Rankman was not invited to vote in this year’s Pac 12 preseason media poll—thank you Lord Larry (Scott)!
Imagine being part of survey of experts that picked UCLA first in the South and Colorado last. It just goes to show how little anyone knows about the vagaries and peccadillos of any pigskin season.
Still, if you’re going to do a poll, you have to be responsible for it.
It reminds me of an 18-wheeler on the freeway sporting one of those bumper stickers: “How are we driving?”
Ever been tempted to break the law, take both hands off the steering wheel going 75 mph, and ring up 1-800 ACME Trucking to go say go “truck” yourself?
“Beep. Yeah, the guy you have hauling fruits and veggies heading up Interstate-5 just cut me off and dropped a load of kumquats under my radiator.”
At least there’s a number to call: who do you phone to complain about the Pac 12 media poll.
Well, this is as close as you’ll get to an apology.
For the record, genius me would have picked Oregon to win the Pac 12 North.
Not knowing how a season will turn out, of course, is part of the mystery and the fun. For the first time in the 56-year history of conference media poll, for example, Stanford was chosen to win. And how’s that going?
Here was the media’s projected order of finish in the North Division:[membership level="0"] The rest of this article is available to subscribers only - to become a subscriber click here.[/membership] [membership]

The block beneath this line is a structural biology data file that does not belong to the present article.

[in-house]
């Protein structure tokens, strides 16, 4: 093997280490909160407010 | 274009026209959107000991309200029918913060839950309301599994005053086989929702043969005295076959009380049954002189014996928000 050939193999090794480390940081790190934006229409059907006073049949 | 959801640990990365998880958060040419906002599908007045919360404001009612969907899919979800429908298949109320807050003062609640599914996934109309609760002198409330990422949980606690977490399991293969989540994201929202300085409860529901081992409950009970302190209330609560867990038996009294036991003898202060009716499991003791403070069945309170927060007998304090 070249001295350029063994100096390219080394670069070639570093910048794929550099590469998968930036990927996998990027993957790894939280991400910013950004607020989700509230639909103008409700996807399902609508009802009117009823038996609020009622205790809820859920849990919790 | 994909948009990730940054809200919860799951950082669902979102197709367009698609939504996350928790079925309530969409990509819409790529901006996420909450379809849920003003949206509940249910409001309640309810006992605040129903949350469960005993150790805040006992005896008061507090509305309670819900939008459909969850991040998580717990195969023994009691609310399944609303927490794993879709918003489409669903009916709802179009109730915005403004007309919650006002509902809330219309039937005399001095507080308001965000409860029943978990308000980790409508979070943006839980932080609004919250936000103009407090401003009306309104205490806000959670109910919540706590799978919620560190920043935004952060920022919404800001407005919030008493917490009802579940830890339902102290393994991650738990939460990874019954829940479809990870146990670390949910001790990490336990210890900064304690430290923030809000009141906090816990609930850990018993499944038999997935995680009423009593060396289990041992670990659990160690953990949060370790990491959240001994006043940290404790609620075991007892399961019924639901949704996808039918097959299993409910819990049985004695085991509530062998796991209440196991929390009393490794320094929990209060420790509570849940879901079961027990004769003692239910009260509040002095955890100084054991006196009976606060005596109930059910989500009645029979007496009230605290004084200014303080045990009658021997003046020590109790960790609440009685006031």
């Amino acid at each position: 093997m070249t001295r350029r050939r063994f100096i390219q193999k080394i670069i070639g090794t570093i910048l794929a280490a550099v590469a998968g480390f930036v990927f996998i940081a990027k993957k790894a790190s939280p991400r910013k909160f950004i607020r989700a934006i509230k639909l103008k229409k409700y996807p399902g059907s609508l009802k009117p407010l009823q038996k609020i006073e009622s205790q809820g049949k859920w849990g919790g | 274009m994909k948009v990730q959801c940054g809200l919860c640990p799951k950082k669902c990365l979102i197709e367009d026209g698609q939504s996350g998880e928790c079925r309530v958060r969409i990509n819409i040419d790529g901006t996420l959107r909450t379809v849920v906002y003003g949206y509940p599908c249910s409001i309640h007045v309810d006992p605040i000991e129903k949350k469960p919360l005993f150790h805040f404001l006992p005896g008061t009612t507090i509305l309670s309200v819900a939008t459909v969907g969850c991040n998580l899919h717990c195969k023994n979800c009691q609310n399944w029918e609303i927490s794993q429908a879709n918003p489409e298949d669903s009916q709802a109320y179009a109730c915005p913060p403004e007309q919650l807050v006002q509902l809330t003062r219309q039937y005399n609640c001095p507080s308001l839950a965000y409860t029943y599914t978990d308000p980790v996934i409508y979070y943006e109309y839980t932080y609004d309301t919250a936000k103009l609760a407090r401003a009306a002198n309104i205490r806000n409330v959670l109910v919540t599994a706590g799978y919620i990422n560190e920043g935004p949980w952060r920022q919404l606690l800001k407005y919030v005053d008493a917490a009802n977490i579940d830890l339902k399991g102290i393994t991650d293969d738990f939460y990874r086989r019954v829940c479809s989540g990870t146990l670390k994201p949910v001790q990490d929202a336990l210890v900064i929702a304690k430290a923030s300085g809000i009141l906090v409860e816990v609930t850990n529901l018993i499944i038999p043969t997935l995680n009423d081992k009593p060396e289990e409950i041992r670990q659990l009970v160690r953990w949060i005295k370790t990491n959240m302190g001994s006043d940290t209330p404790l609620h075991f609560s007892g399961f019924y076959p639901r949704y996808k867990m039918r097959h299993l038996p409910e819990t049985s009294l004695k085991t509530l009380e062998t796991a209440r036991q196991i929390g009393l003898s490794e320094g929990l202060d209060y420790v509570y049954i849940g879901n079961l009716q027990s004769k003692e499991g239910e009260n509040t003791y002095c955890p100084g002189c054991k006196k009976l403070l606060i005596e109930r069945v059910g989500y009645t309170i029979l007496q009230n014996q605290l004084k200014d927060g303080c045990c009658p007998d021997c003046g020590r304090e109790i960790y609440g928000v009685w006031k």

4: Washington State
6: Oregon State
Here are the standings as of Oct. 17:
1: Washington (6-0,3-0)
2: Washington State (4-2, 3-0)
3: Stanford (4-2, 2-2)
4: California (3-3, 1-2)
5: Oregon State (2-4,1-2)
6: Oregon (2-4, 0-3)
Here is the breakdown: Washington was way better than anyone thought—and right now the Pac 12’s only legitimate playoff contender. Part of the problem in assessing the Huskies was that they opened with three stiffs in Rutgers, Idaho and Portland State. Washington then needed overtime to win at Arizona, but followed with blowout wins against Oregon and Stanford. Washington State started 0-2 after opening losses to Eastern Washington and Boise State and had us thinking coach Mike Leach was more concerned about getting Donald Trump elected. Leach, though, called his team out after the Boise loss and the Cougars have responded with a four-game spurt that has included wins against Oregon, Stanford and UCLA. Hard to believe the game of the year could be the Apple Cup on Nov. 25. Stanford has been a huge disappointment, for many reasons, but showed large Tree sack last weekend in pulling out a win at Notre Dame without injured star Christian McCaffrey. The Cardinal still need a mini miracle to win the North, though, because its losses came against Washington and Washington State. Cal is better than people thought but still water you'd want to boil before drinking, with wins over Texas and Utah but losses to San Diego State and Oregon State. Oregon State isn’t terrible under Gary Andersen, but isn’t great either, while Oregon is the league’s front-runner for “bust of the year.” Let’s be real: the season was lost with a mystifying three-point loss at Nebraska in which the Ducks failed on four-of-five two-point conversions. Coach Mark Helfrich lost the media room when he said players made the calls on those, based on alignment, which made you wonder what Helfrich got paid for. Oregon then lost at home to Colorado. The Ducks were poised to score the game winner, staked first and goal at the opponent’s seven, when Dakota Prukop’s high-risk fade pass was intercepted in the end zone. Huh? Oregon has led the Pac 12 in rushing for almost a decade and had rushed for 215 yards against Colorado. The sound heard after that loss was everyone jumping the USS Helfrich. The Ducks have subsequently been washed to sea by the Washington schools, but actually never looked better last Saturday: they had a bye.